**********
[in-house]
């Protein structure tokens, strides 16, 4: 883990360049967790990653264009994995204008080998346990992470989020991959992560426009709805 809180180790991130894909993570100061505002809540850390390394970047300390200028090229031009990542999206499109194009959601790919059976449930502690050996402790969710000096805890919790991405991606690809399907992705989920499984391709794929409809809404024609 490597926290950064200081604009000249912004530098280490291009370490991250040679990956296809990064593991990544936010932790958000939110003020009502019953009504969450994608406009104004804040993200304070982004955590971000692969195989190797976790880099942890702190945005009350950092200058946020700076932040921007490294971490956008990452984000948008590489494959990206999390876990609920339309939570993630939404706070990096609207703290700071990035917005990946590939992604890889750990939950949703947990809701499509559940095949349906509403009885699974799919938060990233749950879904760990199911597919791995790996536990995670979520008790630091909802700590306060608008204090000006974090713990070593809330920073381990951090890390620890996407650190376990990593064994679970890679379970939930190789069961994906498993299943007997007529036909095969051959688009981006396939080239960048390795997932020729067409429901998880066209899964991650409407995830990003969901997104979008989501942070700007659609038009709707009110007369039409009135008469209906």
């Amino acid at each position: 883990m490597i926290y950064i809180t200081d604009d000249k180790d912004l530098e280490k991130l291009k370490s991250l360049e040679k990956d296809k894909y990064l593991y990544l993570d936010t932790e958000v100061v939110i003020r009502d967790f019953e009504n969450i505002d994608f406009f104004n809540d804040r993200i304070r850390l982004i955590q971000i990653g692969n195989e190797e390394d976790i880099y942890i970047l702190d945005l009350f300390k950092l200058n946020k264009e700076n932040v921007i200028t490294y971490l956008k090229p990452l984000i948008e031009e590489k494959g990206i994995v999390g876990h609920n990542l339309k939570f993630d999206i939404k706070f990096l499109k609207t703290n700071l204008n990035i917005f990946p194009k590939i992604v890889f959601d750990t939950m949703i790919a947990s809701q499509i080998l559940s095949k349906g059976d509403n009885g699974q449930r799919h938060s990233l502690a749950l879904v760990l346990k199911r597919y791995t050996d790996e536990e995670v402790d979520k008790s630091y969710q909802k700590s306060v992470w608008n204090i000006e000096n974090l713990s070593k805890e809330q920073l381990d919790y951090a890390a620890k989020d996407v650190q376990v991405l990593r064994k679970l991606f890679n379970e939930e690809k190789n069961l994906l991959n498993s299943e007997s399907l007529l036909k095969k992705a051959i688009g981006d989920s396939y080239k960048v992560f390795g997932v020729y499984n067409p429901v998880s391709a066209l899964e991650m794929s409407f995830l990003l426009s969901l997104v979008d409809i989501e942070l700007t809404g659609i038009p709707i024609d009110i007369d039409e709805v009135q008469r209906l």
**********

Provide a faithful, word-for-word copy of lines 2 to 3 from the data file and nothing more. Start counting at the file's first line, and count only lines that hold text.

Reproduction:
């Protein structure tokens, strides 16, 4: 883990360049967790990653264009994995204008080998346990992470989020991959992560426009709805 809180180790991130894909993570100061505002809540850390390394970047300390200028090229031009990542999206499109194009959601790919059976449930502690050996402790969710000096805890919790991405991606690809399907992705989920499984391709794929409809809404024609 490597926290950064200081604009000249912004530098280490291009370490991250040679990956296809990064593991990544936010932790958000939110003020009502019953009504969450994608406009104004804040993200304070982004955590971000692969195989190797976790880099942890702190945005009350950092200058946020700076932040921007490294971490956008990452984000948008590489494959990206999390876990609920339309939570993630939404706070990096609207703290700071990035917005990946590939992604890889750990939950949703947990809701499509559940095949349906509403009885699974799919938060990233749950879904760990199911597919791995790996536990995670979520008790630091909802700590306060608008204090000006974090713990070593809330920073381990951090890390620890996407650190376990990593064994679970890679379970939930190789069961994906498993299943007997007529036909095969051959688009981006396939080239960048390795997932020729067409429901998880066209899964991650409407995830990003969901997104979008989501942070700007659609038009709707009110007369039409009135008469209906």
């Amino acid at each position: 883990m490597i926290y950064i809180t200081d604009d000249k180790d912004l530098e280490k991130l291009k370490s991250l360049e040679k990956d296809k894909y990064l593991y990544l993570d936010t932790e958000v100061v939110i003020r009502d967790f019953e009504n969450i505002d994608f406009f104004n809540d804040r993200i304070r850390l982004i955590q971000i990653g692969n195989e190797e390394d976790i880099y942890i970047l702190d945005l009350f300390k950092l200058n946020k264009e700076n932040v921007i200028t490294y971490l956008k090229p990452l984000i948008e031009e590489k494959g990206i994995v999390g876990h609920n990542l339309k939570f993630d999206i939404k706070f990096l499109k609207t703290n700071l204008n990035i917005f990946p194009k590939i992604v890889f959601d750990t939950m949703i790919a947990s809701q499509i080998l559940s095949k349906g059976d509403n009885g699974q449930r799919h938060s990233l502690a749950l879904v760990l346990k199911r597919y791995t050996d790996e536990e995670v402790d979520k008790s630091y969710q909802k700590s306060v992470w608008n204090i000006e000096n974090l713990s070593k805890e809330q920073l381990d919790y951090a890390a620890k989020d996407v650190q376990v991405l990593r064994k679970l991606f890679n379970e939930e690809k190789n069961l994906l991959n498993s299943e007997s399907l007529l036909k095969k992705a051959i688009g981006d989920s396939y080239k960048v992560f390795g997932v020729y499984n067409p429901v998880s391709a066209l899964e991650m794929s409407f995830l990003l426009s969901l997104v979008d409809i989501e942070l700007t809404g659609i038009p709707i024609d009110i007369d039409e709805v009135q008469r209906l």